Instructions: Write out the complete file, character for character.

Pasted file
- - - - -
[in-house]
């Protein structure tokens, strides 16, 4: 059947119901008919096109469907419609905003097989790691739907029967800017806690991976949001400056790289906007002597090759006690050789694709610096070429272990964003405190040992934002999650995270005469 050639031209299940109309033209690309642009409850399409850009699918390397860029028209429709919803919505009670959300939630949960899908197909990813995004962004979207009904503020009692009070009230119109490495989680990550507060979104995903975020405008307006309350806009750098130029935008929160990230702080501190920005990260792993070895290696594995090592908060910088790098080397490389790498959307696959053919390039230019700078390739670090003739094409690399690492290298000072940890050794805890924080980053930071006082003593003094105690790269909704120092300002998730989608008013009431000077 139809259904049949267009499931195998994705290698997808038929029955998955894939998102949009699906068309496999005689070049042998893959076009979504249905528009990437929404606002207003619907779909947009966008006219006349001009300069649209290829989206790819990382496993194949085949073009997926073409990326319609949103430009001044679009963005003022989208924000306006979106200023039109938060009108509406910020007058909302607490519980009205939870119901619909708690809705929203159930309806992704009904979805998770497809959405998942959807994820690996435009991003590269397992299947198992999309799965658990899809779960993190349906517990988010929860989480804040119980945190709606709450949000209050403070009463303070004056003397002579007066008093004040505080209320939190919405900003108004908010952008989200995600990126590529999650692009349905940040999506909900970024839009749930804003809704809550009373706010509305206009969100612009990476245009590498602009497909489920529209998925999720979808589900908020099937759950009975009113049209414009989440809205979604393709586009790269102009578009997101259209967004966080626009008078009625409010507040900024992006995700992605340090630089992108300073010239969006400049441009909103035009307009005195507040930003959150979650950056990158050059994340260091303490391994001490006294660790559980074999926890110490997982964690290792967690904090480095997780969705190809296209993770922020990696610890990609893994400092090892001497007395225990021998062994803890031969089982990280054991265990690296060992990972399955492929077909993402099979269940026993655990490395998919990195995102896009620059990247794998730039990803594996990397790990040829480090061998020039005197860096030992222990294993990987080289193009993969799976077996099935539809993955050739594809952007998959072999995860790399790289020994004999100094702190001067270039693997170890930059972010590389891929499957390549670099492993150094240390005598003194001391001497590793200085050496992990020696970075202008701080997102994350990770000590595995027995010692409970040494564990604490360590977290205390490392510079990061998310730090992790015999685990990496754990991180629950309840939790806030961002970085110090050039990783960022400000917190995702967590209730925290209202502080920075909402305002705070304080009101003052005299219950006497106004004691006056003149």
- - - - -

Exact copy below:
[in-house]
């Protein structure tokens, strides 16, 4: 059947119901008919096109469907419609905003097989790691739907029967800017806690991976949001400056790289906007002597090759006690050789694709610096070429272990964003405190040992934002999650995270005469 050639031209299940109309033209690309642009409850399409850009699918390397860029028209429709919803919505009670959300939630949960899908197909990813995004962004979207009904503020009692009070009230119109490495989680990550507060979104995903975020405008307006309350806009750098130029935008929160990230702080501190920005990260792993070895290696594995090592908060910088790098080397490389790498959307696959053919390039230019700078390739670090003739094409690399690492290298000072940890050794805890924080980053930071006082003593003094105690790269909704120092300002998730989608008013009431000077 139809259904049949267009499931195998994705290698997808038929029955998955894939998102949009699906068309496999005689070049042998893959076009979504249905528009990437929404606002207003619907779909947009966008006219006349001009300069649209290829989206790819990382496993194949085949073009997926073409990326319609949103430009001044679009963005003022989208924000306006979106200023039109938060009108509406910020007058909302607490519980009205939870119901619909708690809705929203159930309806992704009904979805998770497809959405998942959807994820690996435009991003590269397992299947198992999309799965658990899809779960993190349906517990988010929860989480804040119980945190709606709450949000209050403070009463303070004056003397002579007066008093004040505080209320939190919405900003108004908010952008989200995600990126590529999650692009349905940040999506909900970024839009749930804003809704809550009373706010509305206009969100612009990476245009590498602009497909489920529209998925999720979808589900908020099937759950009975009113049209414009989440809205979604393709586009790269102009578009997101259209967004966080626009008078009625409010507040900024992006995700992605340090630089992108300073010239969006400049441009909103035009307009005195507040930003959150979650950056990158050059994340260091303490391994001490006294660790559980074999926890110490997982964690290792967690904090480095997780969705190809296209993770922020990696610890990609893994400092090892001497007395225990021998062994803890031969089982990280054991265990690296060992990972399955492929077909993402099979269940026993655990490395998919990195995102896009620059990247794998730039990803594996990397790990040829480090061998020039005197860096030992222990294993990987080289193009993969799976077996099935539809993955050739594809952007998959072999995860790399790289020994004999100094702190001067270039693997170890930059972010590389891929499957390549670099492993150094240390005598003194001391001497590793200085050496992990020696970075202008701080997102994350990770000590595995027995010692409970040494564990604490360590977290205390490392510079990061998310730090992790015999685990990496754990991180629950309840939790806030961002970085110090050039990783960022400000917190995702967590209730925290209202502080920075909402305002705070304080009101003052005299219950006497106004004691006056003149």